From KXAN, Commissioners’ diligence questioned in appointing Stofle constable.
“I don’t remember exactly, [we talked about] probably just his version, but I also know it was followed up with witnesses and so forth,” Gattis said. “I think if I got a report from an individual and backed up from other people who were involved in that, I don’t know that reading a document would have been any different.”
Judge Gattis also told KXAN he was unsure if he ever read a second document that might have also proven valuable in helping decide if Stofle, a long-time Georgetown Police officer, was the most qualified person for the constable job. The 2009 survey from a state police association paints an unflattering picture of the Georgetown department’s leadership at the time when Stofle was assistant chief.
Gattis did say Stofle brought up both issues with him and the four County Commissioners during the job interview, and they were thoroughly discussed. The panel unanimously appointed him to the Precinct Three post in March 2013. Stofle has held the Constable job for 10 months, essentially in an interim role. He is running in the upcoming Republican primary hoping to win voters’ approval to make the job his by electoral process.
It looks like Stofle – who was then the Asst. Chief of Police in Georgetown – didn’t want his neighbor, who was likely driving drunk with her 7 year old child, being charged with DWI after leaving his wife’s birthday party. Although he denies it. It comes down to his word, over that of the DPS officer in the report. The commissioners obviously took him at this word. Maybe acting like your above the law isn’t a disqualifier for the job. As long as you’re in the right political party and have the right stands on the issues.
Read the DPS report here.
While the budget and more pressing economic issues in Texas and the nation have kept us busy lately, we’ve neglected what’s been going on locally here in Williamson County. With two freshman state Representatives and a state Senator that’s from Bryan, Williamson County has played a much smaller role this legislative session then in the recent past. Below is a little bit of what’s been going on.
Earlier in the session during Texas House redistricting Williamson County found out that they would, as thought, get a third House district. The first attempt at a drawing that new district was ridiculous. After Williamson County Democratic Chair Brian Hamon’s testimony at the next hearing the districts in Williamson County were drawn in a more rational manner.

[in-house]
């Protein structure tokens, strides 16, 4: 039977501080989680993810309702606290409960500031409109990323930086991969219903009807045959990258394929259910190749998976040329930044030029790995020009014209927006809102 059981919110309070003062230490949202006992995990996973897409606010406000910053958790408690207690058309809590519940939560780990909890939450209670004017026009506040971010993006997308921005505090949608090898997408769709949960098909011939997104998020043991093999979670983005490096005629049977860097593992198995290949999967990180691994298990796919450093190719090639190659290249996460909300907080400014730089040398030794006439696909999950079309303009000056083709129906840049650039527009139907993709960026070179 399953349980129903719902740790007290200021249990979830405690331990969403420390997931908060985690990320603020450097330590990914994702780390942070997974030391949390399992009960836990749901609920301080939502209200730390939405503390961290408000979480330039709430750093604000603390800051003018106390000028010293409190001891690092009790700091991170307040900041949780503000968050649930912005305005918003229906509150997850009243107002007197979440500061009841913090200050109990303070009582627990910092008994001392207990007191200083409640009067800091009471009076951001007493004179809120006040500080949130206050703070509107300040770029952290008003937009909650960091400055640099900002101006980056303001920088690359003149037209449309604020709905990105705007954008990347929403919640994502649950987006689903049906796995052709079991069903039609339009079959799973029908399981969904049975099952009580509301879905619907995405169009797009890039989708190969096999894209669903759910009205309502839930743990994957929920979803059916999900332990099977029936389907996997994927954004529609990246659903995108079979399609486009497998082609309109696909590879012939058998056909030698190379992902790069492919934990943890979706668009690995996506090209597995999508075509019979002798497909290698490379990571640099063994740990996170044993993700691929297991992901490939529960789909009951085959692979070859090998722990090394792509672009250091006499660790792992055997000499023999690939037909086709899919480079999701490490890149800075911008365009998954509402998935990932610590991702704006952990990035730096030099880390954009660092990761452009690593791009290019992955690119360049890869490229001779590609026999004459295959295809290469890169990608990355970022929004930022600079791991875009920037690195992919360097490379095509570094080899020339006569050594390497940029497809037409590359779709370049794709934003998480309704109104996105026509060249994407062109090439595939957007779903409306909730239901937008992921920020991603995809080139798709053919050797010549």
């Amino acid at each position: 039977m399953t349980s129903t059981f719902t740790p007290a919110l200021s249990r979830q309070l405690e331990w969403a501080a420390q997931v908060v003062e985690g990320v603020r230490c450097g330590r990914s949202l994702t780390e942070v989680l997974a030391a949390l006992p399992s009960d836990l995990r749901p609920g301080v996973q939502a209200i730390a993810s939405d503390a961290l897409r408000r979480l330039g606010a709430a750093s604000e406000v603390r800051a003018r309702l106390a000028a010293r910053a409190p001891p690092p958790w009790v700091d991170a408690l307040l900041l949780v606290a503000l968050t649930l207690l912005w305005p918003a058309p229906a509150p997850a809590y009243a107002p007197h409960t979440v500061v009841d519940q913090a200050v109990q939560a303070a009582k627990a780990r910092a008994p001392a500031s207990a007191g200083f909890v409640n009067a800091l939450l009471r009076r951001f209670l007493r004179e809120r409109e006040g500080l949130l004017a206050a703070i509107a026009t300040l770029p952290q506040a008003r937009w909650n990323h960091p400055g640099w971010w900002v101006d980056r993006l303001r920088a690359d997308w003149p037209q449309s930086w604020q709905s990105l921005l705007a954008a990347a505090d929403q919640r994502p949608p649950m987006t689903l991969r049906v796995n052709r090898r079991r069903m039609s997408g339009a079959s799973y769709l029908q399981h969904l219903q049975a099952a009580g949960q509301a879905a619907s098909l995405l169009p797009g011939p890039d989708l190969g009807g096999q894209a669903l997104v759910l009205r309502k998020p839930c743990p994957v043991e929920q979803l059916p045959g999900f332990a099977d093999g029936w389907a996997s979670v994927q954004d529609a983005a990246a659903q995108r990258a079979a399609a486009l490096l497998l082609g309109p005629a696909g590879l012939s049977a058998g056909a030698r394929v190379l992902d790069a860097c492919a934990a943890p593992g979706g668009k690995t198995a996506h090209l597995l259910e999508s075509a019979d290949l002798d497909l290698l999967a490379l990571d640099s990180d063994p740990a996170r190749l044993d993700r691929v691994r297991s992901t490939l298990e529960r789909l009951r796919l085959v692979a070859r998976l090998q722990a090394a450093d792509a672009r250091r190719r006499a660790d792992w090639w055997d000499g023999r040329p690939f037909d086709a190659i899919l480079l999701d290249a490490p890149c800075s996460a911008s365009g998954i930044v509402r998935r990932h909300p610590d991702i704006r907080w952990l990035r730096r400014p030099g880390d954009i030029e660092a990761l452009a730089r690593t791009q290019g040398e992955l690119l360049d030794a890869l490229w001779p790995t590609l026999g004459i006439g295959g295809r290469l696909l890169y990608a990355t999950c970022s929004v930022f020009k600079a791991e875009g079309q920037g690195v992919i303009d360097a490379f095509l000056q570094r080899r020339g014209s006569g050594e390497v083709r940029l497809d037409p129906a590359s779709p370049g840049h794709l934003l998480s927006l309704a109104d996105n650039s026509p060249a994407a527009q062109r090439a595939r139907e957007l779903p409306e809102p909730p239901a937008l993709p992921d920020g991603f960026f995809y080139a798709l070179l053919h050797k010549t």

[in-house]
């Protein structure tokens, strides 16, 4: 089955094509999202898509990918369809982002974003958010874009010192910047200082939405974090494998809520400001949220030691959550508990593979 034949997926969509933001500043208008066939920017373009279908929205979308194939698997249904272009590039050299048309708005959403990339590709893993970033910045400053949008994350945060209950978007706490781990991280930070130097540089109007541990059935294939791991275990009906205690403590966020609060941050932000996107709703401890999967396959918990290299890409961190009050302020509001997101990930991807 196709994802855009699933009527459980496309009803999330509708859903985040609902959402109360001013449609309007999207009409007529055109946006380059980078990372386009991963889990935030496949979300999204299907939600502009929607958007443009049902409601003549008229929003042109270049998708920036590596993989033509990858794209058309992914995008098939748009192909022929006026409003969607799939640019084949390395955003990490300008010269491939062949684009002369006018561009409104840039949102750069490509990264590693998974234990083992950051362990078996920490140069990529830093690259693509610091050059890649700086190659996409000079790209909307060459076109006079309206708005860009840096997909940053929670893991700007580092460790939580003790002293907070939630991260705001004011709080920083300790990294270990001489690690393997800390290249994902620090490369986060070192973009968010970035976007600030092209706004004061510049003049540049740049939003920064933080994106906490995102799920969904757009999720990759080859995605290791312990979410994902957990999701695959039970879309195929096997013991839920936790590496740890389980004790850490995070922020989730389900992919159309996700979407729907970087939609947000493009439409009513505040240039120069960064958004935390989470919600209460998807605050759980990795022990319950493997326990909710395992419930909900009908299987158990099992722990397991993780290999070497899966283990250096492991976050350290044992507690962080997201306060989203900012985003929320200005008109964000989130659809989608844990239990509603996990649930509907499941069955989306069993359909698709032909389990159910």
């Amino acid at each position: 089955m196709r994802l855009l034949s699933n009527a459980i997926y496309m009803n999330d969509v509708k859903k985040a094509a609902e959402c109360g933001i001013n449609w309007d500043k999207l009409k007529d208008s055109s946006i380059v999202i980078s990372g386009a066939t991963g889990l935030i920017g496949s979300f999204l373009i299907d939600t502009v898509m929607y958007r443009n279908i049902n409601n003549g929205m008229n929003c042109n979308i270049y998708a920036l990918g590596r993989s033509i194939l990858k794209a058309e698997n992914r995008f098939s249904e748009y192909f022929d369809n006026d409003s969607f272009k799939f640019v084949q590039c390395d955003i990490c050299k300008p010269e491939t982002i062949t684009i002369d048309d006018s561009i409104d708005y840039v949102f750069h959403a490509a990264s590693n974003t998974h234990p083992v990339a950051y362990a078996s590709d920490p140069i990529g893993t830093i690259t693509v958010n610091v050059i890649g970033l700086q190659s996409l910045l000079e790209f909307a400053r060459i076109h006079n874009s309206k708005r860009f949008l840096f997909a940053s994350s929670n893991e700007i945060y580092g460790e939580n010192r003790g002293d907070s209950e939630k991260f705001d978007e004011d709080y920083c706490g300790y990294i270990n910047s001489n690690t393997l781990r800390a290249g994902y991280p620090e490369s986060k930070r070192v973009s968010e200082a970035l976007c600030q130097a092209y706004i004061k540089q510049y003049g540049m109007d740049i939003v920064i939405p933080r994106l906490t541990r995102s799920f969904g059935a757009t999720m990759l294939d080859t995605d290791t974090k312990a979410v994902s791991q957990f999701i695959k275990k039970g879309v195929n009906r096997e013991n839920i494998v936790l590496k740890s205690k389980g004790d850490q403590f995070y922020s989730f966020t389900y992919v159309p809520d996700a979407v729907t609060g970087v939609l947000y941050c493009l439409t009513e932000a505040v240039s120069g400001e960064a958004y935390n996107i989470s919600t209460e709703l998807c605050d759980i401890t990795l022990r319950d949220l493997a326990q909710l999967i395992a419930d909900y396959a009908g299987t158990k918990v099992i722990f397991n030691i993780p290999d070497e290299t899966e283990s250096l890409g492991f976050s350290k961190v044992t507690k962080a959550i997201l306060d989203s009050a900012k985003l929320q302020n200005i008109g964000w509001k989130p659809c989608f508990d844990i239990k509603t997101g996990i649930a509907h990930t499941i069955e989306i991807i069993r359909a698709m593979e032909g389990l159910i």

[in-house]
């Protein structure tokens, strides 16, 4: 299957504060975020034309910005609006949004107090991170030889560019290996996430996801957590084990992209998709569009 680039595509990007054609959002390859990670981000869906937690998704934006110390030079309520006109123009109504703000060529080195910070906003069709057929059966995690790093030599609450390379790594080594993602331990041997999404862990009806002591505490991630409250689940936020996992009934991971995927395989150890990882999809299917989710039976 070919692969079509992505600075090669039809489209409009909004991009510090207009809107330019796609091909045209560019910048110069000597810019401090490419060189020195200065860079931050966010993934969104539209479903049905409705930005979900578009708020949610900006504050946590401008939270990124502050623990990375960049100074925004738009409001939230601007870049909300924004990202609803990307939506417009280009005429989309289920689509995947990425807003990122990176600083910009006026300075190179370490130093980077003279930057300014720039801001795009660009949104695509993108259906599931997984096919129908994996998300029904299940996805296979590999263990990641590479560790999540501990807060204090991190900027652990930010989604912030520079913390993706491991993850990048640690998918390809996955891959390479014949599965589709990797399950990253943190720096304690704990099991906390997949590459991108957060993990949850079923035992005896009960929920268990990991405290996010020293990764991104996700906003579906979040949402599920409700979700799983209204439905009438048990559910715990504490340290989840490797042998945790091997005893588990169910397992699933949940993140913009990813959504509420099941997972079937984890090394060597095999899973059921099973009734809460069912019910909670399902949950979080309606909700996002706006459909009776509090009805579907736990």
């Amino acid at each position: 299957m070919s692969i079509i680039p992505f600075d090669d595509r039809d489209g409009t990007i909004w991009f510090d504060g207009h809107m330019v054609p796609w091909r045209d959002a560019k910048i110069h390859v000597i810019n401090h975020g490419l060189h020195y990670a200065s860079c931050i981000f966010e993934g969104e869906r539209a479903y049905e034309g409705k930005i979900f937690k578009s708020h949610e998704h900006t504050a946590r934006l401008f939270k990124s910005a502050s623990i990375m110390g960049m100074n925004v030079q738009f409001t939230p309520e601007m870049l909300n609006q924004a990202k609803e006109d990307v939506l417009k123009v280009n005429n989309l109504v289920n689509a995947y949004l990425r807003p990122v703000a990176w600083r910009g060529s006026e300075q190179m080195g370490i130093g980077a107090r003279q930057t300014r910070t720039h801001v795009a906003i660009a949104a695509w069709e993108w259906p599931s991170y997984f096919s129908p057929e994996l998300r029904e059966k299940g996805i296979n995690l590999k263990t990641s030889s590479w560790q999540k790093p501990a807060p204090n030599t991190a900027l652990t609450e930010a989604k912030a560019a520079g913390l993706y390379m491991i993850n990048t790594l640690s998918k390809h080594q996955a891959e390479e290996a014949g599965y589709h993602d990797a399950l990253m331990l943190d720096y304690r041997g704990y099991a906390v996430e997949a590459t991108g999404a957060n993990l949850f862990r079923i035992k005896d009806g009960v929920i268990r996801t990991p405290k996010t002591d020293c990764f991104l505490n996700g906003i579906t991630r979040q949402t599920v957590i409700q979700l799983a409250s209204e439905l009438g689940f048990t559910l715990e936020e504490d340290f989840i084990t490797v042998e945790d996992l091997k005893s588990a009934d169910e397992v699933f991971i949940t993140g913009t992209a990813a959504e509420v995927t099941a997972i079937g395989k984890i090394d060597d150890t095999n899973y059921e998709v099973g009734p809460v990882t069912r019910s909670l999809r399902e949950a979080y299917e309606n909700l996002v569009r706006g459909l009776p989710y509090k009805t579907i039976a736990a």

Of course a third district in Williamson County means there’s an open seat for 2012. And certainly many will see it as an opportunity to move up the political ladder. The first opportunist appears to be Precinct 2 County Commissioner Cynthia Long. Via Mcblogger, Fight Club (Williamson County Edition).
There’s a ridiculous little fight brewing up in WilCo that should come to head Tuesday evening. On one side, we have Georgetown Councilmember Pat Berryman and on the other we have Georgetown’s Mayor, George Garver. Normally, in a fight between two Republicans, I’d prefer to sit back and just watch the bloodsport from a distance that would guarantee no blood on my shoes. However, in this case I can’t do that because
1) I have a bunch of friends in Georgetown
2) Berryman is really acting as a stand in
It’s number 2 that really irritates me because Pat is really just a sockpuppet of teabagger WilCo Commissioner Cynthia Long, the same one who has taken money over the years from the developers who’ve been trying to get something going near 183/620. The fight began a few years ago with a simple request to have a bridge over 35 in north Georgetown (the Lakeway Bridge) rebuilt with money available to CAMPO through ARRA (the so-called Federal stimulus bill). This particular bridge is, I can tell you, a terrible piece of public infrastructure on which there has been at least 6 fatal accidents. Mayor Garver put the bridge on the agenda and Cynthia Long, who was serving as Vice Chair of CAMPO in 2009 made a few strategic moves and got that particular bridge project pulled even though it was shovel ready.